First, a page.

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Kranidiotis Dimitris | Lesvos | Biographical data
• Place of birth

Skoutaros, Lesvos
• Short biography

Dimitris Kranidiotis was born in 1927, in Skoutaros, Lesvos, where he lives to this day. He was a professional musician and played the clarinet, the santouri, and the drums. He was also a basket-weaver, and produced items for everyday use or for decorative purposes. He began playing music on a professional basis from the 1960s onwards, when he could no longer make a living as a basket-weaver, due to the advent of factory-made products.

He came from a family of musicians. His father, Christoforos Kranidiotis, was a professional musician who played the violin, the santouri, the clarinet and the drums. His grandfather, Gabriel, was a practical musician and played various instruments, especially wind instruments. His brothers, Giorgos (violin), Michalis (santouri, accordion, harmonium) and Kyriakos (violin) played music while also working as basket-weaves, a profession they learned from their father, Christoforos.

Dimitris Kranidiotis began his music career in the 1940s, when he played the santouri in his father’s band. The band also included his brother Giorgos (violin), who was then replaced by their younger brother, Kyriakos (violin), after Giorgos was killed during the Civil War.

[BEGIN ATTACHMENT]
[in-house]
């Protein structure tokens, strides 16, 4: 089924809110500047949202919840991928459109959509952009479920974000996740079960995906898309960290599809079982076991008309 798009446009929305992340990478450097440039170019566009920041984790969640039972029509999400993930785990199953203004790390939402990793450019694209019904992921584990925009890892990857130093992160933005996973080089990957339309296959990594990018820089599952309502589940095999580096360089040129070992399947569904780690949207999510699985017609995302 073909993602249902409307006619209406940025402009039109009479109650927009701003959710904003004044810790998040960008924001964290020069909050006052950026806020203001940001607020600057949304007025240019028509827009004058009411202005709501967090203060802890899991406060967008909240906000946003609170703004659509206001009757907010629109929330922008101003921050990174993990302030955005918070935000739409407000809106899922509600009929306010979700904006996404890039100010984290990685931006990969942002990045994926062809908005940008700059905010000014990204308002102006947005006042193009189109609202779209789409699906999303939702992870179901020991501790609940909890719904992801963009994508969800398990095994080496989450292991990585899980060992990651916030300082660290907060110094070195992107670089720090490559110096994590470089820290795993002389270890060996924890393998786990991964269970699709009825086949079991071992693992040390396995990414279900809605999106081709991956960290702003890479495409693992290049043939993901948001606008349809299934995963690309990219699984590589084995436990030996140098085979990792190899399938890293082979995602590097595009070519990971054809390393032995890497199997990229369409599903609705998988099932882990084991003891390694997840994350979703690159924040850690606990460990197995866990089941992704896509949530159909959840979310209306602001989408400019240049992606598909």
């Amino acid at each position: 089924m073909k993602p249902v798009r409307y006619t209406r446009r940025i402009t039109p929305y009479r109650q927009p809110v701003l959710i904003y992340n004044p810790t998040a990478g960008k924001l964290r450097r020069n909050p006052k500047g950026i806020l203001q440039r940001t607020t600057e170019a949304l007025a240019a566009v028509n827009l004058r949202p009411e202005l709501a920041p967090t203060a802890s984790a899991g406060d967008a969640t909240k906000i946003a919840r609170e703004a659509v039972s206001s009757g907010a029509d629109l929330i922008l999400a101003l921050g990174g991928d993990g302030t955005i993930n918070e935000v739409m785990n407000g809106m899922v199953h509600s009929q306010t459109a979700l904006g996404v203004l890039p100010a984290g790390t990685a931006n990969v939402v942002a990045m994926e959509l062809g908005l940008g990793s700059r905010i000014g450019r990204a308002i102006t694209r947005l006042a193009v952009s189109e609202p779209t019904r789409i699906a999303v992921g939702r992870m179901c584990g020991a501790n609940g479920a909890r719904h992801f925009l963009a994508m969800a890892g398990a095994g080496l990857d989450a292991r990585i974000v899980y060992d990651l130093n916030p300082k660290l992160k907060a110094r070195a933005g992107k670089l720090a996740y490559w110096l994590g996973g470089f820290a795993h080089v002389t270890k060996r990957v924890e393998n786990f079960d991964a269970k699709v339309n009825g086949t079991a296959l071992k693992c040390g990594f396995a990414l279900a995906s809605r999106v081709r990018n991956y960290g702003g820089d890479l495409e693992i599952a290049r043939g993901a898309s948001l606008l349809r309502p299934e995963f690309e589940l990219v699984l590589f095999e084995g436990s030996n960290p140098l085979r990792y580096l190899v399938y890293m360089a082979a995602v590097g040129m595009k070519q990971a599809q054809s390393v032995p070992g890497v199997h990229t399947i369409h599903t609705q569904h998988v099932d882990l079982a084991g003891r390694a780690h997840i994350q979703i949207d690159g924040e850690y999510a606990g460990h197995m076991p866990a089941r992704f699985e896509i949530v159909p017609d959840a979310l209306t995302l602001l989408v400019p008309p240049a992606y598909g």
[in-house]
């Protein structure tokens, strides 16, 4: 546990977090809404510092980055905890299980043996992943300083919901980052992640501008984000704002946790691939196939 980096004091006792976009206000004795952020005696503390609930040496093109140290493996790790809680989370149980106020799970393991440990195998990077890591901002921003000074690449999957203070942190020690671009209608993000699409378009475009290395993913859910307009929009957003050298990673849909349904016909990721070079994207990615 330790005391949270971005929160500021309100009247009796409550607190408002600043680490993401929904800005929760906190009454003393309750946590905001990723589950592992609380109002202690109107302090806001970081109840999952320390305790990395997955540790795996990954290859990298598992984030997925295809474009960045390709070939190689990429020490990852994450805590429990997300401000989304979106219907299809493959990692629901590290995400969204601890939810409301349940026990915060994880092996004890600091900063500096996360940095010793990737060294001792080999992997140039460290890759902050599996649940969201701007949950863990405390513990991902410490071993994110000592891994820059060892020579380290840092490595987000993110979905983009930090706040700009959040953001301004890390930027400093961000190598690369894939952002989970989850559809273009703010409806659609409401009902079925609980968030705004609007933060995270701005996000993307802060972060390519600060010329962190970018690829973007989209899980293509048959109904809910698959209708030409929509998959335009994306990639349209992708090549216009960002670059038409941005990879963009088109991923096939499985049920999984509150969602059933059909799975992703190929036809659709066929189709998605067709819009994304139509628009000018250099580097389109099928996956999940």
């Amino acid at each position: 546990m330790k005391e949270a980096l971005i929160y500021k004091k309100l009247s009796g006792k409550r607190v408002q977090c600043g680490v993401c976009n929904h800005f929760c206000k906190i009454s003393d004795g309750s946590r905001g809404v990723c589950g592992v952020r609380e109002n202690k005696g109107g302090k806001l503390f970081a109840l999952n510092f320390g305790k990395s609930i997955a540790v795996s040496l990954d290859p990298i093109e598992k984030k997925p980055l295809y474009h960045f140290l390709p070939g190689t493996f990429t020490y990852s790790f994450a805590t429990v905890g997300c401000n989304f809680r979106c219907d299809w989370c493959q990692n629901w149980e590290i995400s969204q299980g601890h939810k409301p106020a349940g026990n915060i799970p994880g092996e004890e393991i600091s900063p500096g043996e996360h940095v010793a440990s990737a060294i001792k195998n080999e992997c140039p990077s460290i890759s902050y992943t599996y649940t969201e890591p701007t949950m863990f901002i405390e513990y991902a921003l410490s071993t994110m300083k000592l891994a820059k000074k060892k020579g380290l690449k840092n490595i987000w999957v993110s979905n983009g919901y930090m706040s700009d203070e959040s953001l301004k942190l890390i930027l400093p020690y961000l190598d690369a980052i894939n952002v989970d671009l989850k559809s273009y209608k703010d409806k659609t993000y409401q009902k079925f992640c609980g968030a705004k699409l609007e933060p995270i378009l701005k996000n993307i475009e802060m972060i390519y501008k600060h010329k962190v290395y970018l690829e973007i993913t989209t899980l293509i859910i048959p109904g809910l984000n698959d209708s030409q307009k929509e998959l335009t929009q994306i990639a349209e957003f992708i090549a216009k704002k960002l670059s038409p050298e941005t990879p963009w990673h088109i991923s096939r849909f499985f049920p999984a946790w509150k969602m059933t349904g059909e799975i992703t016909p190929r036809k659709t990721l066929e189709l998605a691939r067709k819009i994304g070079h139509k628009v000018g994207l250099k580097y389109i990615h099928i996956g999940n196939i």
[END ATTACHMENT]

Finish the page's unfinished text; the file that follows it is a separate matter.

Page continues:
Dimitris took up the clarinet in order to replace his father, when the latter left the band. Later, his younger brother, Michalis Kranidiotis, also joined the band, and played the accordion.

In the early 1970s, Dimitris Kranidiotis was forced to give up the clarinet, due to an operation he had on his larynx. After he recovered from the surgery, he continued his career in music, now playing the santouri and the drums alongside his son, Giorgos, who played the violin. During the 1990s, he worked with various local bands, in which he mostly played the santouri.

Dimitris Kranidiotis mentioned that their band played the following dances during the festivals of Lesvos: they would begin with syrta and kalamatiana, then move on to karsilamades and zeibekika, and would close with chasapika and tsamika. During the 1960s and 1970s, the Kranidiotis brothers’ band repertoire also included several laika [folk songs], like Kazantzidis’, which they heard on records made in Athens.

They also played tunes from Asia Minor and “smyrneika” songs (from Smyrna), which were very popular in Lesvos, and especially in certain villages, such as Aghia Paraskevi and Stypsi.

He regularly performed a parties held in the village cafés, festivals and weddings in several villages across Lesvos, such as Eresos, Mesotopos, Agiasos, Mantamados, Sykamia, Pigi, Aghia Paraskevi and, of course, Skoutaros and the seaside village of Anaxos, especially during the summer. He also regularly played the clarinet at weddings and engagement parties in Stypsi and Skalochori.